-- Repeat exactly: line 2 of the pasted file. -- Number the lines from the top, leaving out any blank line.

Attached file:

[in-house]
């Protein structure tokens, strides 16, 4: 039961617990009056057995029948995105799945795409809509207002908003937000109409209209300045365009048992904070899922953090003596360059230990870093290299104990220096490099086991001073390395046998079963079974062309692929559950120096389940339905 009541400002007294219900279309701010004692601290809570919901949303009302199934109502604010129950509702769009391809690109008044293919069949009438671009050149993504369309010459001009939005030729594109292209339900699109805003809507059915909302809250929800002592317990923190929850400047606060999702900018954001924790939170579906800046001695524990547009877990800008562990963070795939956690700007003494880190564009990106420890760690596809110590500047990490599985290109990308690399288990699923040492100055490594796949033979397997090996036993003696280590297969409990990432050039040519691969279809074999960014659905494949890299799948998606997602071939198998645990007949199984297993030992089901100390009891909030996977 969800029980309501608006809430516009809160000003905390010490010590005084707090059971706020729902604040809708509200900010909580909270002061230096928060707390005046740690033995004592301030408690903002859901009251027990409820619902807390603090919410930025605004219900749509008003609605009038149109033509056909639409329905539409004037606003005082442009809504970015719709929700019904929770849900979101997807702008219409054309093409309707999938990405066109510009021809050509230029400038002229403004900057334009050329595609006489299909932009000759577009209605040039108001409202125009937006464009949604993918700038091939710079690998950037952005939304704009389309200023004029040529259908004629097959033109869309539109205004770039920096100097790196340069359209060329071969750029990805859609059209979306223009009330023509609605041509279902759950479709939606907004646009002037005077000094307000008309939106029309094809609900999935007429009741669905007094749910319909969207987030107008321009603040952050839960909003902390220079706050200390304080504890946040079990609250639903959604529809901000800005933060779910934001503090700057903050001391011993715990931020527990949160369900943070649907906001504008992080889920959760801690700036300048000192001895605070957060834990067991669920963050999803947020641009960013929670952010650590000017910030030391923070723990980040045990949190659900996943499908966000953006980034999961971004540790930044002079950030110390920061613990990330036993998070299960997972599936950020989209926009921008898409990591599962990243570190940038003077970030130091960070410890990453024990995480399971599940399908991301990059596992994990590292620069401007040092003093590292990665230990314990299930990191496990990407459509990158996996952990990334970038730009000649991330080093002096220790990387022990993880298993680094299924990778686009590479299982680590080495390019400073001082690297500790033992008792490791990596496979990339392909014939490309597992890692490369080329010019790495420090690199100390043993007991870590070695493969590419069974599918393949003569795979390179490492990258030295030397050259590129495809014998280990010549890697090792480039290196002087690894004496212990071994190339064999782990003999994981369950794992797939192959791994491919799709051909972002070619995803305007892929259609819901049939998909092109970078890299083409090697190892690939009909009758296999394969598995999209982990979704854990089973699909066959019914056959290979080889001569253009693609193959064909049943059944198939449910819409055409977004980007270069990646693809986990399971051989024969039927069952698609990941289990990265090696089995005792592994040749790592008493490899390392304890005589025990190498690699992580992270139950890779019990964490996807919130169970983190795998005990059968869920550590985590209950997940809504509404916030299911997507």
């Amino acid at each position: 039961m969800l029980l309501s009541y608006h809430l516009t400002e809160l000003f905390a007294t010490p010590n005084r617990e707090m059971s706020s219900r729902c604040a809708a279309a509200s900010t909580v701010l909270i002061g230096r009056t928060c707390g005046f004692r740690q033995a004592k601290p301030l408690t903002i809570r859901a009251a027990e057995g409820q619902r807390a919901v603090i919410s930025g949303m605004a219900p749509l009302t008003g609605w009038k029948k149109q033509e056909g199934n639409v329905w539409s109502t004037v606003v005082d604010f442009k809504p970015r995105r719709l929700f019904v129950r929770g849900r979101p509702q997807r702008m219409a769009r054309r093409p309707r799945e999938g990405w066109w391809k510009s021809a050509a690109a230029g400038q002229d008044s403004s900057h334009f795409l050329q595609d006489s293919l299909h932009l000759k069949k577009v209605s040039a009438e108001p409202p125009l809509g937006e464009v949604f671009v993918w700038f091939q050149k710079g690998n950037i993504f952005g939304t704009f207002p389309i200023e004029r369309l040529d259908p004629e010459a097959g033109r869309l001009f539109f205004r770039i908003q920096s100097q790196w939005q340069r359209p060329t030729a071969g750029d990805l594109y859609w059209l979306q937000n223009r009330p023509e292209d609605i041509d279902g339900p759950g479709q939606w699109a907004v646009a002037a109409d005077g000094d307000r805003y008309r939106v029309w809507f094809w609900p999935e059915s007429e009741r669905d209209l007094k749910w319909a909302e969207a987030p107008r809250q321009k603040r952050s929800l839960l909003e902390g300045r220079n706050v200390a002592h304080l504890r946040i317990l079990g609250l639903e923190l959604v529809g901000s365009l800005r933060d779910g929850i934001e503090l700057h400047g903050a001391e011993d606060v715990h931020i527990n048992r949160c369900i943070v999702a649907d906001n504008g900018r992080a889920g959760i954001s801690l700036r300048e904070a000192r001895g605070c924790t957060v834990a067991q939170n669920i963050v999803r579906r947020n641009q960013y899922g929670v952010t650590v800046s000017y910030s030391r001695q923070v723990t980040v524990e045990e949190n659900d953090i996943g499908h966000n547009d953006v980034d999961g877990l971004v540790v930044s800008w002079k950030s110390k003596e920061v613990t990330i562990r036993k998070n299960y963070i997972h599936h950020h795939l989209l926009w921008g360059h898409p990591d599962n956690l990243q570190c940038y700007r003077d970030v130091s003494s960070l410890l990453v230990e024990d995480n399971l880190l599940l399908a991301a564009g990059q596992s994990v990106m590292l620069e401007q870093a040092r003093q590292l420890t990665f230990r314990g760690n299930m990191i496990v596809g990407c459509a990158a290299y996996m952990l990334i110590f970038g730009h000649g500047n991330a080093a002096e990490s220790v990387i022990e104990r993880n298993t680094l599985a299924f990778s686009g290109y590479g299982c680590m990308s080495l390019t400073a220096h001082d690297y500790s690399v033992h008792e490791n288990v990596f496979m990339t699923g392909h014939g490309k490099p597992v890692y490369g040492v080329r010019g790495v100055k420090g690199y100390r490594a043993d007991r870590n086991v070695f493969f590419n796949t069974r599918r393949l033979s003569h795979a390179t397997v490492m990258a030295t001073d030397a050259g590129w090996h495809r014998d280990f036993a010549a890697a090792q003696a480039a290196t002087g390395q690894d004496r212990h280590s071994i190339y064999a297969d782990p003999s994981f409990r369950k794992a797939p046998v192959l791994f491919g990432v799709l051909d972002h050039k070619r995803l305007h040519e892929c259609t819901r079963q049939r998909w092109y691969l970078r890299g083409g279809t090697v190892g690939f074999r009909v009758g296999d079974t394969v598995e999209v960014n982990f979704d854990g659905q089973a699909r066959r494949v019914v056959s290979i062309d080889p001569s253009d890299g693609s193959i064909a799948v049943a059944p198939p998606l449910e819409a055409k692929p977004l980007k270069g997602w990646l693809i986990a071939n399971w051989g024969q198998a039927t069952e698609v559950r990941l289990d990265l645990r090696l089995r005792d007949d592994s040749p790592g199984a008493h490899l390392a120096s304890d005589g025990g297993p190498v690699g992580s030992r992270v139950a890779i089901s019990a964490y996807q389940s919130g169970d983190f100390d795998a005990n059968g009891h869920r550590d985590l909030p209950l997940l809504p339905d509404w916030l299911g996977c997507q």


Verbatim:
């Protein structure tokens, strides 16, 4: 039961617990009056057995029948995105799945795409809509207002908003937000109409209209300045365009048992904070899922953090003596360059230990870093290299104990220096490099086991001073390395046998079963079974062309692929559950120096389940339905 009541400002007294219900279309701010004692601290809570919901949303009302199934109502604010129950509702769009391809690109008044293919069949009438671009050149993504369309010459001009939005030729594109292209339900699109805003809507059915909302809250929800002592317990923190929850400047606060999702900018954001924790939170579906800046001695524990547009877990800008562990963070795939956690700007003494880190564009990106420890760690596809110590500047990490599985290109990308690399288990699923040492100055490594796949033979397997090996036993003696280590297969409990990432050039040519691969279809074999960014659905494949890299799948998606997602071939198998645990007949199984297993030992089901100390009891909030996977 969800029980309501608006809430516009809160000003905390010490010590005084707090059971706020729902604040809708509200900010909580909270002061230096928060707390005046740690033995004592301030408690903002859901009251027990409820619902807390603090919410930025605004219900749509008003609605009038149109033509056909639409329905539409004037606003005082442009809504970015719709929700019904929770849900979101997807702008219409054309093409309707999938990405066109510009021809050509230029400038002229403004900057334009050329595609006489299909932009000759577009209605040039108001409202125009937006464009949604993918700038091939710079690998950037952005939304704009389309200023004029040529259908004629097959033109869309539109205004770039920096100097790196340069359209060329071969750029990805859609059209979306223009009330023509609605041509279902759950479709939606907004646009002037005077000094307000008309939106029309094809609900999935007429009741669905007094749910319909969207987030107008321009603040952050839960909003902390220079706050200390304080504890946040079990609250639903959604529809901000800005933060779910934001503090700057903050001391011993715990931020527990949160369900943070649907906001504008992080889920959760801690700036300048000192001895605070957060834990067991669920963050999803947020641009960013929670952010650590000017910030030391923070723990980040045990949190659900996943499908966000953006980034999961971004540790930044002079950030110390920061613990990330036993998070299960997972599936950020989209926009921008898409990591599962990243570190940038003077970030130091960070410890990453024990995480399971599940399908991301990059596992994990590292620069401007040092003093590292990665230990314990299930990191496990990407459509990158996996952990990334970038730009000649991330080093002096220790990387022990993880298993680094299924990778686009590479299982680590080495390019400073001082690297500790033992008792490791990596496979990339392909014939490309597992890692490369080329010019790495420090690199100390043993007991870590070695493969590419069974599918393949003569795979390179490492990258030295030397050259590129495809014998280990010549890697090792480039290196002087690894004496212990071994190339064999782990003999994981369950794992797939192959791994491919799709051909972002070619995803305007892929259609819901049939998909092109970078890299083409090697190892690939009909009758296999394969598995999209982990979704854990089973699909066959019914056959290979080889001569253009693609193959064909049943059944198939449910819409055409977004980007270069990646693809986990399971051989024969039927069952698609990941289990990265090696089995005792592994040749790592008493490899390392304890005589025990190498690699992580992270139950890779019990964490996807919130169970983190795998005990059968869920550590985590209950997940809504509404916030299911997507």